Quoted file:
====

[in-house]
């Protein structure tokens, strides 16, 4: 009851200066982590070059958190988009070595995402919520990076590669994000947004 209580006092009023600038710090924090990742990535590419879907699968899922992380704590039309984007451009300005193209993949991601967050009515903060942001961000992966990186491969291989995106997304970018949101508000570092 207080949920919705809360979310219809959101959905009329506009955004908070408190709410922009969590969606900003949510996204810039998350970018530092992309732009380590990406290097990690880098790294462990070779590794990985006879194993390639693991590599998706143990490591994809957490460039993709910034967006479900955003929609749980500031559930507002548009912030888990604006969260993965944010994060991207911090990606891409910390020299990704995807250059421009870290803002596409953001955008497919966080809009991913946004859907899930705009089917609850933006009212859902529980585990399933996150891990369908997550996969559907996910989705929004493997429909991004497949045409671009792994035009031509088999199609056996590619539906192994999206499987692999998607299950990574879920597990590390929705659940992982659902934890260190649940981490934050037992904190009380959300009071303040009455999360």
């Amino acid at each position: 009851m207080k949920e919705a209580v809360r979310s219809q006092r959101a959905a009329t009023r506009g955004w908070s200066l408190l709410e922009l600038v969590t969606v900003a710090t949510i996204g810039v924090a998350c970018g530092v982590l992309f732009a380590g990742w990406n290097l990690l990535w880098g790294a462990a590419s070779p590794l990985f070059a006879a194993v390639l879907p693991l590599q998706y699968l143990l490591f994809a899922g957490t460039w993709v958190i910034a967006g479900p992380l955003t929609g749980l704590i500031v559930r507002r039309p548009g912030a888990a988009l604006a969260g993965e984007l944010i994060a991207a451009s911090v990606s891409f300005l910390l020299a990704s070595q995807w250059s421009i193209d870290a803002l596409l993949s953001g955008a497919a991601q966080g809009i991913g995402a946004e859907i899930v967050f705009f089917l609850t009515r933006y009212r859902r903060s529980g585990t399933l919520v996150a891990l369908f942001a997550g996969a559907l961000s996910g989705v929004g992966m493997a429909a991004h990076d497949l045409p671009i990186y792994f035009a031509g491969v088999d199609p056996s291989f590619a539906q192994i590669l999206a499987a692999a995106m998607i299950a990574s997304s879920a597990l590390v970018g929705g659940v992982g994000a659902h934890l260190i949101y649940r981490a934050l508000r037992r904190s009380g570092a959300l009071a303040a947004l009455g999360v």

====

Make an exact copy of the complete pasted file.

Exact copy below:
[in-house]
């Protein structure tokens, strides 16, 4: 009851200066982590070059958190988009070595995402919520990076590669994000947004 209580006092009023600038710090924090990742990535590419879907699968899922992380704590039309984007451009300005193209993949991601967050009515903060942001961000992966990186491969291989995106997304970018949101508000570092 207080949920919705809360979310219809959101959905009329506009955004908070408190709410922009969590969606900003949510996204810039998350970018530092992309732009380590990406290097990690880098790294462990070779590794990985006879194993390639693991590599998706143990490591994809957490460039993709910034967006479900955003929609749980500031559930507002548009912030888990604006969260993965944010994060991207911090990606891409910390020299990704995807250059421009870290803002596409953001955008497919966080809009991913946004859907899930705009089917609850933006009212859902529980585990399933996150891990369908997550996969559907996910989705929004493997429909991004497949045409671009792994035009031509088999199609056996590619539906192994999206499987692999998607299950990574879920597990590390929705659940992982659902934890260190649940981490934050037992904190009380959300009071303040009455999360």
């Amino acid at each position: 009851m207080k949920e919705a209580v809360r979310s219809q006092r959101a959905a009329t009023r506009g955004w908070s200066l408190l709410e922009l600038v969590t969606v900003a710090t949510i996204g810039v924090a998350c970018g530092v982590l992309f732009a380590g990742w990406n290097l990690l990535w880098g790294a462990a590419s070779p590794l990985f070059a006879a194993v390639l879907p693991l590599q998706y699968l143990l490591f994809a899922g957490t460039w993709v958190i910034a967006g479900p992380l955003t929609g749980l704590i500031v559930r507002r039309p548009g912030a888990a988009l604006a969260g993965e984007l944010i994060a991207a451009s911090v990606s891409f300005l910390l020299a990704s070595q995807w250059s421009i193209d870290a803002l596409l993949s953001g955008a497919a991601q966080g809009i991913g995402a946004e859907i899930v967050f705009f089917l609850t009515r933006y009212r859902r903060s529980g585990t399933l919520v996150a891990l369908f942001a997550g996969a559907l961000s996910g989705v929004g992966m493997a429909a991004h990076d497949l045409p671009i990186y792994f035009a031509g491969v088999d199609p056996s291989f590619a539906q192994i590669l999206a499987a692999a995106m998607i299950a990574s997304s879920a597990l590390v970018g929705g659940v992982g994000a659902h934890l260190i949101y649940r981490a934050l508000r037992r904190s009380g570092a959300l009071a303040a947004l009455g999360v």